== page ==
Selfies on the Redmi 4 can be an issue if you want a candid one, again because image processing is slow. We ended up with a slew of blurred selfies just because we wanted to take one quickly. Other than this issue, our sample photos taken in good light had a good amount of detail and decent colour tone. In low light, we had a tough time, and faces came out looking too grainy.
Overall, the Xiaomi Redmi 4's cameras are definitely an improvement over those of the Redmi 3S Prime (Review), in terms of focusing and results. There are few issues like poor low-light shots and slow processing in HDR mode, which we hope can be fixed - or at least improved upon - with updates.
Xiaomi Redmi 4 performance
General performance of the Xiaomi Redmi 4 is decent, and the device handled most tasks well. The MIUI interface at times felt sluggish, but this doesn't affect performance within apps such as when playing games such as Asphalt 8 and Cut the Rope 2. We had no major concerns during the entire review period. There was also no noticeable overheating.
Our unit had 3GB of RAM, and there was roughly 1.2GB free at any given time, which means those on the 2GB RAM variant of the Xiaomi Redmi 4 might struggle with multi-tasking on their units. Despite roughly 1GB of free memory on our unit, we didn't have to deal with any crashes or slowdowns, but we would recommend opting for the variant with 4GB of RAM if you can spend a little more.
Voice call quality was decent, and the phone supports VoLTE. The phone doesn't ship with a headset, so we checked the sound quality using our own earphones, and were quite impressed. You get several options to tweak music with the Mi Sound Enhancer feature when using earphones. The Redmi 4 was also able to play our assortment of test videos with ease.
The 5-inch IPS display is bright and text appears sharp. The screen is crisp with decent viewing angles. However, this isn't the best HD display we've seen on a Redmi phone. Colour reproduction is decent, but in our opinion, the Redmi 3S was better. The screen was readable and usable under direct sunlight. Movies and games look good on the 5-inch display, though some might prefer a bigger screen. There's a Reading mode on the device that reduces background glare. Users can manually control colours and saturation on the device through the Settings app.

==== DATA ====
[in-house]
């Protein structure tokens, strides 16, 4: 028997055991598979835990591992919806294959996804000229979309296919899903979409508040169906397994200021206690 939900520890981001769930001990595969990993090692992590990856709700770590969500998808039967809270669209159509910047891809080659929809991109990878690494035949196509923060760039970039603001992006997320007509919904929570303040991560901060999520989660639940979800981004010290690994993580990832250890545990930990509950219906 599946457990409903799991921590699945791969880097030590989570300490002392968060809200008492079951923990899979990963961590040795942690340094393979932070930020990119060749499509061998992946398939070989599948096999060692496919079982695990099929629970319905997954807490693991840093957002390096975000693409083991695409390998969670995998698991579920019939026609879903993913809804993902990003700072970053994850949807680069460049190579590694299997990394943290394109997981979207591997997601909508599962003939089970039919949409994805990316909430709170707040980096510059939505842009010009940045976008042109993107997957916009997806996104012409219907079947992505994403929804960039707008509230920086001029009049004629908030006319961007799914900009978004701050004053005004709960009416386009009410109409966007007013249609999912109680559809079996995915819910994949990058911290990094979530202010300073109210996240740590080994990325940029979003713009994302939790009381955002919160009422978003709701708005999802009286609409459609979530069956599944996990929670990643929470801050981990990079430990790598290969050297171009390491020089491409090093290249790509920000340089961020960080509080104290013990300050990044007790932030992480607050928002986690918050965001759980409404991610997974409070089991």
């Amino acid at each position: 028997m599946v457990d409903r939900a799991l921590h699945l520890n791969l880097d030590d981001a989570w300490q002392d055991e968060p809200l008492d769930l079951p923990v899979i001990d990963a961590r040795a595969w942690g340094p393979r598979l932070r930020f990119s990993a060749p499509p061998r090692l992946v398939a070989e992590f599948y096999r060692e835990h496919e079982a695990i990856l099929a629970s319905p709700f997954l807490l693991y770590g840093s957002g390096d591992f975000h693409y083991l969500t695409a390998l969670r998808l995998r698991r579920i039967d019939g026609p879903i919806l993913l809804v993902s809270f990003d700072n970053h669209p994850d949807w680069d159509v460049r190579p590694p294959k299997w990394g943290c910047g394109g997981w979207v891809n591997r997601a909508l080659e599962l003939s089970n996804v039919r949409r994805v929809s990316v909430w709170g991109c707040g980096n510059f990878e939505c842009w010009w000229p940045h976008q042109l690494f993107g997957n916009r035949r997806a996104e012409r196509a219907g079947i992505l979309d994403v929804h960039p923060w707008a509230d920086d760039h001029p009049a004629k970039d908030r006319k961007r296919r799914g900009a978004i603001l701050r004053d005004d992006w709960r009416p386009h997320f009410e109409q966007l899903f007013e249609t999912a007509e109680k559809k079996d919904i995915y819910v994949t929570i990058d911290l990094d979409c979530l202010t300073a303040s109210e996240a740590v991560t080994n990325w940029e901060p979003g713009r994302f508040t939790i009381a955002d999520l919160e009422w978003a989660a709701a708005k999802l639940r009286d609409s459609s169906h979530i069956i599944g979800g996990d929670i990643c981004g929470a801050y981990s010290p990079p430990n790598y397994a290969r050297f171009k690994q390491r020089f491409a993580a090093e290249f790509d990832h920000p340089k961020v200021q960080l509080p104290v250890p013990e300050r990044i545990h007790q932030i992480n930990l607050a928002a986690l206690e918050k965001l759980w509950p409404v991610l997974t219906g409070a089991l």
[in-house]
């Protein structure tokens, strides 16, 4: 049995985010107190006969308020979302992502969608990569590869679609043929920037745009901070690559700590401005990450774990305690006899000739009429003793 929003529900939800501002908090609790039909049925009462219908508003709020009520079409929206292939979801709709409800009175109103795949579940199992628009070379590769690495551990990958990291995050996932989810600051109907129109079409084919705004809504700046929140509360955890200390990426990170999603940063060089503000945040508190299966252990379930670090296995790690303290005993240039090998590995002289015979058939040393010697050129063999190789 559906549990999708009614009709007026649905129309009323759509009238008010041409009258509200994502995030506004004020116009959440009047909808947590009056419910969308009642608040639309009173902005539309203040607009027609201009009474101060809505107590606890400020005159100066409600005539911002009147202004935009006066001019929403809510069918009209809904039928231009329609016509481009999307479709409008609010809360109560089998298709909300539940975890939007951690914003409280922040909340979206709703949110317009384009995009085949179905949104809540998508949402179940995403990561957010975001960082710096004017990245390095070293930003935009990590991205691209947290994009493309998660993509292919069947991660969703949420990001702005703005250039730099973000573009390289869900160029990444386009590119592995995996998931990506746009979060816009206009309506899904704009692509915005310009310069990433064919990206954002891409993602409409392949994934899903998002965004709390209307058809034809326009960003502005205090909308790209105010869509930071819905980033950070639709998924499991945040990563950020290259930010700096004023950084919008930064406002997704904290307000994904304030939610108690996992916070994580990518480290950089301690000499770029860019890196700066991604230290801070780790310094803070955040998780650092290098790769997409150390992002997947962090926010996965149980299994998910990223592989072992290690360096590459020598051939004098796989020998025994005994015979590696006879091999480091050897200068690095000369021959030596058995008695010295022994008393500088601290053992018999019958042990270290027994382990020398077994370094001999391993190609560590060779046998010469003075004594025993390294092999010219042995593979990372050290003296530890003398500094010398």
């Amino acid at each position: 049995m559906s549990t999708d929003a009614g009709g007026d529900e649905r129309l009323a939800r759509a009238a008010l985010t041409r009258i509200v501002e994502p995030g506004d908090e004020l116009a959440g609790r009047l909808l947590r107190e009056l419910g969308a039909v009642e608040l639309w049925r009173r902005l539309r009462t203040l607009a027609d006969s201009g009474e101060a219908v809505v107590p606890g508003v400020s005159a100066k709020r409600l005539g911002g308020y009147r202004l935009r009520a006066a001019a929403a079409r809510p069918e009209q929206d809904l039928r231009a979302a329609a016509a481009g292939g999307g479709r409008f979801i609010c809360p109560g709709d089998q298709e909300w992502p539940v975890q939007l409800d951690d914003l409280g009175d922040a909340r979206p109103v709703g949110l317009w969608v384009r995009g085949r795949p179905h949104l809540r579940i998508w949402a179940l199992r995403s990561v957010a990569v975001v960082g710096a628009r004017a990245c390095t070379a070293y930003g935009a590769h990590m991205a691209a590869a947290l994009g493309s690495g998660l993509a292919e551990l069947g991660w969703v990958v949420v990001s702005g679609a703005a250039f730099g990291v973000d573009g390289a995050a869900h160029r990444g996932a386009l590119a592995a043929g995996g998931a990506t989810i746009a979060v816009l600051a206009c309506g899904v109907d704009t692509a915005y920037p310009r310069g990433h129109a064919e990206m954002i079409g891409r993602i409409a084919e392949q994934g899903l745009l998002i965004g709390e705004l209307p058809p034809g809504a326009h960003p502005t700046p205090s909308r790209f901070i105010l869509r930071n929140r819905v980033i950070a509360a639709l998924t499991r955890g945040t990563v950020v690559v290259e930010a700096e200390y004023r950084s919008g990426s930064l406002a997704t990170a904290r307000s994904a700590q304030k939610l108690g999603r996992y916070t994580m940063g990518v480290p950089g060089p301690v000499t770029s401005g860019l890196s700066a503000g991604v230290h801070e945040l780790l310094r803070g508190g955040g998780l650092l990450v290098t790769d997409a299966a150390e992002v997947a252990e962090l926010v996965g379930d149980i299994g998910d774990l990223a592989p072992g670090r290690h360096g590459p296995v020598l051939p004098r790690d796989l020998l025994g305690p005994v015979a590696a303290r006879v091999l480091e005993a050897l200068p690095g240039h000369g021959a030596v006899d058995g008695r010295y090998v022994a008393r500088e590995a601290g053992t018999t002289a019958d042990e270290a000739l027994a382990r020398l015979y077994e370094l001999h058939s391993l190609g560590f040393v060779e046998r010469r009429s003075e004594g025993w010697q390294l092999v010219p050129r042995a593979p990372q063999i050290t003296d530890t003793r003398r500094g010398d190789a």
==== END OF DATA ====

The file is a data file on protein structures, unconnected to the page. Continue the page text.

The Xiaomi Redmi 4 scored 43,677 in AnTuTu and 22,996 in Quadrant. We also ran 3DMark Ice Storm Extreme and GFXBench, where the phone scored 5,890 points and 25fps respectively. These scores are on par with those of other phones powered by the Snapdragon 430 processor.
The Redmi 4 lasted for 14 hours and 20 minutes in our HD video loop test, which is impressive. We can partly credit the battery loop test performance to the low-impact HD screen resolution. With regular use, the battery lasted over a day. There are also power saving modes to help squeeze more life out of each charge. The phone doesn't come with a fast charging adapter but Xiaomi's Jai Mani told us that it does support fast charging. We can expect Xiaomi to sell a fast charging adapter for the Redmi 4 as an optional accessory, or you could buy a third-party one.
In the past, Xiaomi's Redmi models have set the standard for other phones in the same price segment, and have also showed just how much a budget smartphone can be capable of. The same holds true for the all-new Redmi 4. Xiaomi's latest entry in the Redmi range manages to tick all the right boxes when it comes to performance, battery life, and design. Camera quality is one aspect of performance that this phone lacks in, but then again we can't expect too much at these prices.
The Xiaomi Redmi 4 will replace the Redmi 3S (and Redmi 3S Prime) over time, and will become the company's main offering in the sub-Rs. 10,000 space. It has launched at Rs. 6,999 for 2GB of RAM and 16GB of storage; Rs. 8,999 for 3GB of RAM and 32GB of storage; and Rs. 10,999 for 4GB RAM of and 64GB of storage. Considering that the middle version, which we reviewed, had roughly 1.2GB of memory free at any time, we would recommend that people to go for the slightly more expensive one if they can. The Redmi 4 goes up against the Samsung Galaxy J2 (2016), Lenovo K6 Power (Review), and Oppo A37, but its biggest challenger might be Xiaomi's own Redmi Note 4 which offers a better SoC, a bigger screen, and an improved set of cameras.
One big factor that remains is availability of these phones. Previous models including the Redmi 3S (Redmi 3S Prime), Redmi 4A and Redmi Note 4 have been very hard to find in stock despite being listed on Flipkart and the company's own Mi online store.